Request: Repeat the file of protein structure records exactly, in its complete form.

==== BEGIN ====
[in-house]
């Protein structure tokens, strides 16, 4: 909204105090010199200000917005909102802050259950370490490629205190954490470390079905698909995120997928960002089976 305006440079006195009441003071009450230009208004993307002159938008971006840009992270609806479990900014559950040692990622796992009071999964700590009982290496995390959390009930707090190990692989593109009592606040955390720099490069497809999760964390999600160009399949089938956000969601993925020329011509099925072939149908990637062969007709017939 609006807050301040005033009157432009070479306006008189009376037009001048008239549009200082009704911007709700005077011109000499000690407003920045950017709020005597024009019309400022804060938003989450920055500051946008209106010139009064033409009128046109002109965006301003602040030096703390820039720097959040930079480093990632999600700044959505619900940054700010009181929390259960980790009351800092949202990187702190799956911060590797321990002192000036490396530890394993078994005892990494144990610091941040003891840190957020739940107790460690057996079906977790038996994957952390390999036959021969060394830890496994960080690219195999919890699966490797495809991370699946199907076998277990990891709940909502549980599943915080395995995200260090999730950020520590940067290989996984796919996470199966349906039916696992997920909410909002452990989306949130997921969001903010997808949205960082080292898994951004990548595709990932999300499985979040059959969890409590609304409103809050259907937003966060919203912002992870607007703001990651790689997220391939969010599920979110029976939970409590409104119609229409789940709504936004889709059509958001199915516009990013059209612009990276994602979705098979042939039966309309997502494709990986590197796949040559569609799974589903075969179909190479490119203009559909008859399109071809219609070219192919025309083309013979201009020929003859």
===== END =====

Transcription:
[in-house]
């Protein structure tokens, strides 16, 4: 909204105090010199200000917005909102802050259950370490490629205190954490470390079905698909995120997928960002089976 305006440079006195009441003071009450230009208004993307002159938008971006840009992270609806479990900014559950040692990622796992009071999964700590009982290496995390959390009930707090190990692989593109009592606040955390720099490069497809999760964390999600160009399949089938956000969601993925020329011509099925072939149908990637062969007709017939 609006807050301040005033009157432009070479306006008189009376037009001048008239549009200082009704911007709700005077011109000499000690407003920045950017709020005597024009019309400022804060938003989450920055500051946008209106010139009064033409009128046109002109965006301003602040030096703390820039720097959040930079480093990632999600700044959505619900940054700010009181929390259960980790009351800092949202990187702190799956911060590797321990002192000036490396530890394993078994005892990494144990610091941040003891840190957020739940107790460690057996079906977790038996994957952390390999036959021969060394830890496994960080690219195999919890699966490797495809991370699946199907076998277990990891709940909502549980599943915080395995995200260090999730950020520590940067290989996984796919996470199966349906039916696992997920909410909002452990989306949130997921969001903010997808949205960082080292898994951004990548595709990932999300499985979040059959969890409590609304409103809050259907937003966060919203912002992870607007703001990651790689997220391939969010599920979110029976939970409590409104119609229409789940709504936004889709059509958001199915516009990013059209612009990276994602979705098979042939039966309309997502494709990986590197796949040559569609799974589903075969179909190479490119203009559909008859399109071809219609070219192919025309083309013979201009020929003859």